Imaging Innovations

Hybrid PET-MR project marks major milestone -- and other innovations

Philips announced in November last year that the European Union-funded HYPERImage research project, of which it is the leader, has achieved a major milestone in its ambitious plan to create a new medical imaging technique called hybrid PET-MR. Middle East Health reports.

The European Union-funded HYPERImage research project aims to improve the diagnosis of several major diseases through the development of a combined PET-MR system. The hybrid PET-MR is based on the simultaneous acquisition of time-of-flight Positron Emission Tomography (PET) and Magnetic Resonance (MR) images. PET is the most sensitive molecular imaging modality, while MR now provides excellent human anatomical information, specifically soft-tissue characterisation, as well as excellent temporal resolution and a significant amount of functional information as well.

The integration of anatomical Computed Tomography (CT) and functional PET – socalled PET_CT – imaging has proven itself as a standard clinical tool. However, PET-CT has its limitations, specifically radiation dose and reduced soft tissue contrast compared to MR imaging.

The combination of a PETMR scanner can only provide accurate, reliable images when the two imaging modalities are integrated into a single scanner. It is to this end that the three-year-long HYPERImage project was established in 2008.

The project involves eight partners from six European countries and has a total budget of around EUR 7 million. The ultimate goals of the project are to advance the accuracy of whole body diagnostic imaging to significantly improve the diagnosis of several diseases, such as cardiovascular disease and cancer, and to help provide a state-ofthe- art imaging technology for future applications in therapy planning and biomedical and clinical research.

A hybrid PET/MR scanner could simultaneously deliver the anatomical and functional information achievable using state-of-the-art MR scanners (such as soft tissue contrast and physiological processes in blood vessels) and the molecular imaging information provided by PET. As a result, it would combine the best of both worlds, which could ultimately help to pinpoint and characterise disease sites within the body more accurately than is currently possible.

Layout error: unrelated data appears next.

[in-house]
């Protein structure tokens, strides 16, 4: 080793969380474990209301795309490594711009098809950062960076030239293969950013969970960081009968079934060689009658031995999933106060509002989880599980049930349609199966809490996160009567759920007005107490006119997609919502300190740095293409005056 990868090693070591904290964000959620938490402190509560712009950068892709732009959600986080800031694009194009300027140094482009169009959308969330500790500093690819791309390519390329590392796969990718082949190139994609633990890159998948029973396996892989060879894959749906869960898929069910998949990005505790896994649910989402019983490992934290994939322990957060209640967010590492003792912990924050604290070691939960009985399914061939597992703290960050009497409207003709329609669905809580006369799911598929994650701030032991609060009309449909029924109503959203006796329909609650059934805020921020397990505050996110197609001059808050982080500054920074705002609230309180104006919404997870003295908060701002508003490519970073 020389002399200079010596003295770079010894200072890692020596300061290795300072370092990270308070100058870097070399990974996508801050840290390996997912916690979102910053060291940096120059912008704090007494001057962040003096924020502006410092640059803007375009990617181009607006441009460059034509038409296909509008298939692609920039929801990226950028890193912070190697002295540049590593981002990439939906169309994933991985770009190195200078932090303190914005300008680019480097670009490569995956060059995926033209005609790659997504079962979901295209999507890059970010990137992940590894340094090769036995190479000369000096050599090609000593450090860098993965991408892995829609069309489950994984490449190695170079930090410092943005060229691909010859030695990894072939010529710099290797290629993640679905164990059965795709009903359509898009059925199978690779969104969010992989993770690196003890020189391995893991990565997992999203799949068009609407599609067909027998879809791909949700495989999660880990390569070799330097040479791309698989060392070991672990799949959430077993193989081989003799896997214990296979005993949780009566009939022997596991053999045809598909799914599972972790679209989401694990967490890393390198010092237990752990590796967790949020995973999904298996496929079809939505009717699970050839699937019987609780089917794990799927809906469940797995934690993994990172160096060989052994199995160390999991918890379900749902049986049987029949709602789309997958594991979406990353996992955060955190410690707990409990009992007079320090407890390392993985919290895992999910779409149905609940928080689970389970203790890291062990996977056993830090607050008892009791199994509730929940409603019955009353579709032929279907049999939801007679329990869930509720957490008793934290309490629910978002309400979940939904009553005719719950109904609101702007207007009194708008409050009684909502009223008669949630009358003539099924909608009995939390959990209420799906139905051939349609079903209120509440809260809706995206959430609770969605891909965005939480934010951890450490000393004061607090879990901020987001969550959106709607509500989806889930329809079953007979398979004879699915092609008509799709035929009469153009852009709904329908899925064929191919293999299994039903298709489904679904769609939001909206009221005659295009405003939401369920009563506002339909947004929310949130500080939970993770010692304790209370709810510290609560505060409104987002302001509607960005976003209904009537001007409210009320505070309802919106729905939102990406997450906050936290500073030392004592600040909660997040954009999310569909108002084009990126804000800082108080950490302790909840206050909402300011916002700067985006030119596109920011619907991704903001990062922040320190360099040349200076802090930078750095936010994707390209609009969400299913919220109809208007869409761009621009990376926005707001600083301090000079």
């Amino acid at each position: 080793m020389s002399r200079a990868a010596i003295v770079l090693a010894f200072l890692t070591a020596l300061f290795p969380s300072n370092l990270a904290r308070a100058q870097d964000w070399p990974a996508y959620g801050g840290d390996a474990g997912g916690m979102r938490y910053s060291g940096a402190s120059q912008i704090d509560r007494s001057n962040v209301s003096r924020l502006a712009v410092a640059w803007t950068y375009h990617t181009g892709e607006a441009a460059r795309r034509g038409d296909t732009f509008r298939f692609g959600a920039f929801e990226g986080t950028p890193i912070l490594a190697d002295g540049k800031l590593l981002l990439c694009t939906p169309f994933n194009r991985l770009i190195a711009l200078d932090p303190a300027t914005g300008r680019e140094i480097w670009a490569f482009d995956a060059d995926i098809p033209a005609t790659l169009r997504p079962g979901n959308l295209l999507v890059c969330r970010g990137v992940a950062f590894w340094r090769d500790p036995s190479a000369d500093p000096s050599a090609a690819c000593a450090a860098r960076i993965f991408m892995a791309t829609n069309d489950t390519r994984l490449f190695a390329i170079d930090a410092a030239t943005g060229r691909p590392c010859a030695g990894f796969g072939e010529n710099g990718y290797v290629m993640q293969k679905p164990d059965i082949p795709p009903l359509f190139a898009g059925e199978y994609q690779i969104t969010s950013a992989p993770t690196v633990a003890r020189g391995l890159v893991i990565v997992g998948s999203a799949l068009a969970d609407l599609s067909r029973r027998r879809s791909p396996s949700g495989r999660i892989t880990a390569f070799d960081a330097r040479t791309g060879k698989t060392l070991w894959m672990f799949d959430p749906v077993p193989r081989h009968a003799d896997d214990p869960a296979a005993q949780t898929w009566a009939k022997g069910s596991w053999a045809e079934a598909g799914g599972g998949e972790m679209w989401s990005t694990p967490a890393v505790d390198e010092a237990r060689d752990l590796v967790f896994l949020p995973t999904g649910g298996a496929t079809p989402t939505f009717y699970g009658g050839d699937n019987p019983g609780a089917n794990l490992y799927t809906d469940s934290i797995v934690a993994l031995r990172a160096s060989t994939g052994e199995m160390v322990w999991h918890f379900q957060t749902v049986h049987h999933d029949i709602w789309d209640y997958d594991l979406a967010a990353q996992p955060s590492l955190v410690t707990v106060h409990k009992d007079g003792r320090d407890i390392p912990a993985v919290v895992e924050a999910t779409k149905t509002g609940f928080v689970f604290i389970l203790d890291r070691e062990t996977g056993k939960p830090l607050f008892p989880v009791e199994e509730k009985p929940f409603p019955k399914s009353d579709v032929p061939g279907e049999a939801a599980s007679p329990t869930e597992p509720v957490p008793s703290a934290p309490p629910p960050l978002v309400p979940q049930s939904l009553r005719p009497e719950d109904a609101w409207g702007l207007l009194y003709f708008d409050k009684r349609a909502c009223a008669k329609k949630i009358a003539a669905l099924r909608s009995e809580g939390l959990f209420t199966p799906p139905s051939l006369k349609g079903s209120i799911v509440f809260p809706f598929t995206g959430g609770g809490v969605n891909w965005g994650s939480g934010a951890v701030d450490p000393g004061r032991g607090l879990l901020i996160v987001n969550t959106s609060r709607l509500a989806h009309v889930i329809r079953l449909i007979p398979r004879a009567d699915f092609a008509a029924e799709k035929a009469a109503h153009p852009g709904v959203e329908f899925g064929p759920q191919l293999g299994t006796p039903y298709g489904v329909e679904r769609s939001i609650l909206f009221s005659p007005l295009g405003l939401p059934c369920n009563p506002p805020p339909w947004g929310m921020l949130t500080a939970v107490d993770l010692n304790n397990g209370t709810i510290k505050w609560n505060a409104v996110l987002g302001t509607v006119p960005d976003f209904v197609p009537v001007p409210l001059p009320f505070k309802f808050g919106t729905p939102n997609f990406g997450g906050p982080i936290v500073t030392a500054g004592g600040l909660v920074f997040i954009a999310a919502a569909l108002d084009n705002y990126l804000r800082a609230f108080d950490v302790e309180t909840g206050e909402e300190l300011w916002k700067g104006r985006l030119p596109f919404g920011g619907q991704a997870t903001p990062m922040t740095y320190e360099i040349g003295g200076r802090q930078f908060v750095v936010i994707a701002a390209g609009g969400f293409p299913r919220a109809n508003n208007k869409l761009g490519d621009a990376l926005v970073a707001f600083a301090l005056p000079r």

For a hybrid scanner that offers simultaneous PET and MR image acquisition, two fundamental problems need to be solved: the development of MR-compatible PET detectors and a method of accounting for PET attenuation (the scattering of high-energy gamma rays generated by the PET tracers by parts of the human body).

The gamma-ray detectors used in current PET scanners are based on vacuum photomultiplier tubes that do not function well in the strong electromagnetic fields found in an MR scanner. One of the focus areas of the HYPERImage project is on reducing the mutual interference between PET and MR data measurements to a level that allows undisturbed image acquisition with both modalities at the same time – and it is in this area that the project has achieved a major milestone.


The HYPERImage team has developed a functional gamma-ray detector that meets the performance requirements of the latest time-of-flight PET scanners. The new gamma-ray detectors have been designed to be compatible with the strong static and dynamic magnetic fields that would be present in a combined PET/MR scanner. Furthermore, the team has achieved major progress with respect to MRI-based static and dynamic PET attenuation correction.